The boy with the alarm clock/bomb controversy was not quite over, when the United States of America was thrown into yet another storm of religious bigotry. A debate over Islam - first sparked by Donald Trump not correcting a town hall questioner who called President Obama a non-American Muslim, and now brought to climax by Ben Carson saying a Muslim should not be president - has unexpectedly shifted the conversation in the Republican presidential race.

Carson, a devout Christian, came under heavy criticism for his initial remarks, that a president’s faith should matter to voters if it runs counter to the values and principles of America. In response to a follow-up question about whether he would support a Muslim candidate for president, Carson said, “I would not advocate that we put a Muslim in charge of this nation,” Carson said. “I absolutely would not agree with that.” He has refused to retract his statement as well, insisting that the country cannot elect people whose faith might interfere with carrying out the duties of the constitution, and that Shariah Law was not aligned with the Constitution of the USA. Carson’s campaign reported strong fundraising and more than 100,000 new Facebook friends in the 24 hours after his comments were aired, giving us an insight into just how real Islamophobia is the country.

The Democrats, social media, along with the nation’s largest Muslim advocacy group had a field day after Carson’s comments aired. Article six of the constitution was quoted one too many times which states, “no religious test shall ever be required as a qualification to any office or public trust under the United States”. The Democrats took the opportunity to slam the candidate, labeling him unfit to become Commander-in-Chief and his remarks “inappropriate, foolish and quintessentially un-American”.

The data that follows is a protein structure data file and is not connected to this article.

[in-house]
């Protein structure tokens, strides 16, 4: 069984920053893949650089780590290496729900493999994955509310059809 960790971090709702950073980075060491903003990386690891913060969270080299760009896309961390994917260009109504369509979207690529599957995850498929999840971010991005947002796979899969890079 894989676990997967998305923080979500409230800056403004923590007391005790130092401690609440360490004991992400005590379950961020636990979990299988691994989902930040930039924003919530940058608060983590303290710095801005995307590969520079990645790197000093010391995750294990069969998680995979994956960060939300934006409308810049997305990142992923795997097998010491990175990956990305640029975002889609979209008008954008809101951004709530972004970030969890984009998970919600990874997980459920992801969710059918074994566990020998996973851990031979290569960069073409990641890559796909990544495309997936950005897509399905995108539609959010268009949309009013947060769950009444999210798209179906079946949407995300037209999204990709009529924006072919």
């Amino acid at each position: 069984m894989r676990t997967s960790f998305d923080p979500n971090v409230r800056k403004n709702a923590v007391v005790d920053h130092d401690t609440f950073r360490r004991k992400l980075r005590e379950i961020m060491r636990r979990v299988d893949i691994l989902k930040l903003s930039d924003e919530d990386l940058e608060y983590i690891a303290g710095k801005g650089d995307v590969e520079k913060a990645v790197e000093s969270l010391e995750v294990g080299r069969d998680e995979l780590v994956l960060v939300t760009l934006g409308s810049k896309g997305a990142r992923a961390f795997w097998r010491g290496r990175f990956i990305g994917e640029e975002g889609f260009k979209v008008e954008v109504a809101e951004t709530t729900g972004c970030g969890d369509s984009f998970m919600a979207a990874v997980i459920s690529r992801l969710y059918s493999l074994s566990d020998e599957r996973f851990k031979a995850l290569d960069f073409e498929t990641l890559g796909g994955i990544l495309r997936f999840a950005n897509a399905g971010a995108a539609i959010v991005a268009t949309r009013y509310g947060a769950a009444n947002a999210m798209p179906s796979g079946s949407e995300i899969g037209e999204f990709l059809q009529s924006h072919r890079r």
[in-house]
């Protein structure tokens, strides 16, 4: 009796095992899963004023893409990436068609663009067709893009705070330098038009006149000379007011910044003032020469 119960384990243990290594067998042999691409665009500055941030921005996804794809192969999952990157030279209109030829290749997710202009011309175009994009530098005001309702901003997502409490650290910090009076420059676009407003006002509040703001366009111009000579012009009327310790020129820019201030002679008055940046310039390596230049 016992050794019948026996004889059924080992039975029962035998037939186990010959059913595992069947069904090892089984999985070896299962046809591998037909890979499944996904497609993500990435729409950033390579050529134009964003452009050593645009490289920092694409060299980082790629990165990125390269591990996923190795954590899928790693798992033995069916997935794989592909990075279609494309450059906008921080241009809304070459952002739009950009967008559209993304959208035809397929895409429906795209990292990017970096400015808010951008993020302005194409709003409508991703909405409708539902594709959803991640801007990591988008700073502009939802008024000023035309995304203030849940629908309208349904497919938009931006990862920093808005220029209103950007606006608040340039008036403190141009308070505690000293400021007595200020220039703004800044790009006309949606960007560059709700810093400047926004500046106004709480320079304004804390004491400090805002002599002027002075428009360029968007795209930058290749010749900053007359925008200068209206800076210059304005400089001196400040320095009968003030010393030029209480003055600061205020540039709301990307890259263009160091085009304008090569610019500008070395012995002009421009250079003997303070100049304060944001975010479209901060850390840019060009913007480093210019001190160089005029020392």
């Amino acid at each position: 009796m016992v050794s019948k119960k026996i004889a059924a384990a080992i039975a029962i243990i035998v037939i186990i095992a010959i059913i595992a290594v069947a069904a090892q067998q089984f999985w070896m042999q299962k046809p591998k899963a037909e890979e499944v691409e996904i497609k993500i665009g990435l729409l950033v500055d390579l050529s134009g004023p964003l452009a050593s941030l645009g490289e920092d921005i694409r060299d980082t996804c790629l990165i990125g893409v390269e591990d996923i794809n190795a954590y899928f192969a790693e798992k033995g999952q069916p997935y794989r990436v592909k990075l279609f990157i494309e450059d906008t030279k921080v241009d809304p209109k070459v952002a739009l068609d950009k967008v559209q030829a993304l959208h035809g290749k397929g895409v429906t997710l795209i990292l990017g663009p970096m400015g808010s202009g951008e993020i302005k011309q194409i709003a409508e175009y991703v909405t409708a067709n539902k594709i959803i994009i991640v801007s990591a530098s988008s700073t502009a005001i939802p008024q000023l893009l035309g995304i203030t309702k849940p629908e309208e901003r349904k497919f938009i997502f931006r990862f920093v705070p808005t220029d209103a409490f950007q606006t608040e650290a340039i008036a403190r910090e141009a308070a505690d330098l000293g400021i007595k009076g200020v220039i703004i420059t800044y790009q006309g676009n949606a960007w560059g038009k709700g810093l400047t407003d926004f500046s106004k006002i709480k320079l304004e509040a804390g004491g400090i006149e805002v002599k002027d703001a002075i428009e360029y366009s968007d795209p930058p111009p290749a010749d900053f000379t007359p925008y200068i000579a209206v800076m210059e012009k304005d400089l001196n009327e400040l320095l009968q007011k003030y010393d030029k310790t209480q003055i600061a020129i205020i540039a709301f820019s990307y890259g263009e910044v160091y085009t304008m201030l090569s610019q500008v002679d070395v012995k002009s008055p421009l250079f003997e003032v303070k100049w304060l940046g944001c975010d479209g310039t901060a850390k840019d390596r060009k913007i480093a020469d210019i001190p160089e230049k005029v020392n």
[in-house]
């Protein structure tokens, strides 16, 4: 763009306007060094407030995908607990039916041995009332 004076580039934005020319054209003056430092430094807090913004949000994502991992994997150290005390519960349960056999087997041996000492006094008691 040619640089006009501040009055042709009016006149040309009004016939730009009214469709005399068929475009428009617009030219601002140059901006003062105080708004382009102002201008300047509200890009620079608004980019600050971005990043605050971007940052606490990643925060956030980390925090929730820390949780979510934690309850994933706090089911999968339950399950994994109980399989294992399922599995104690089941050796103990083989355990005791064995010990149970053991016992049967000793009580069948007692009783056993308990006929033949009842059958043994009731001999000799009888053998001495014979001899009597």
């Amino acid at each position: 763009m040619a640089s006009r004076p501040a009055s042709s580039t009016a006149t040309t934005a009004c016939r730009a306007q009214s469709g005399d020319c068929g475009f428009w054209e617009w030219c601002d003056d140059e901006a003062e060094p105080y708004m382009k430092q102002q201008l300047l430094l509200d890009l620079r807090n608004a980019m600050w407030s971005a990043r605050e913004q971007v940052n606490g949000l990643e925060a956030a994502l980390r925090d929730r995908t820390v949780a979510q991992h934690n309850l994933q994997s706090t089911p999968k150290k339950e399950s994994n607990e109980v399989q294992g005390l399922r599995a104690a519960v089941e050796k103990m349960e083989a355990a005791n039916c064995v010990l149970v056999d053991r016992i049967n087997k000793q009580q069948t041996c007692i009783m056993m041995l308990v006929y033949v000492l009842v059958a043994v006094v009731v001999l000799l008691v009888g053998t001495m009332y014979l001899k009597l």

America’s Muslim population is small, but it is growing, especially in swing states, like Florida, Virginia, Ohio and Texas. While the law is clear, the politics of Muslim culture in America are not. Fourteen years after Islamic extremists executed the deadliest terrorist attack in US history, a suspicious stance resonates with some voters. While George W. Bush was able to call Islam a religion of peace after 9/11, it’s impossible to imagine today’s Republican Party making any kind of positive gesture toward Muslims. This must change if any Republican candidate hopes to be in power, as Democratic senator Harry Reid put it on Monday, Muslims “teach in our schools, fight in our military and serve in Congress”.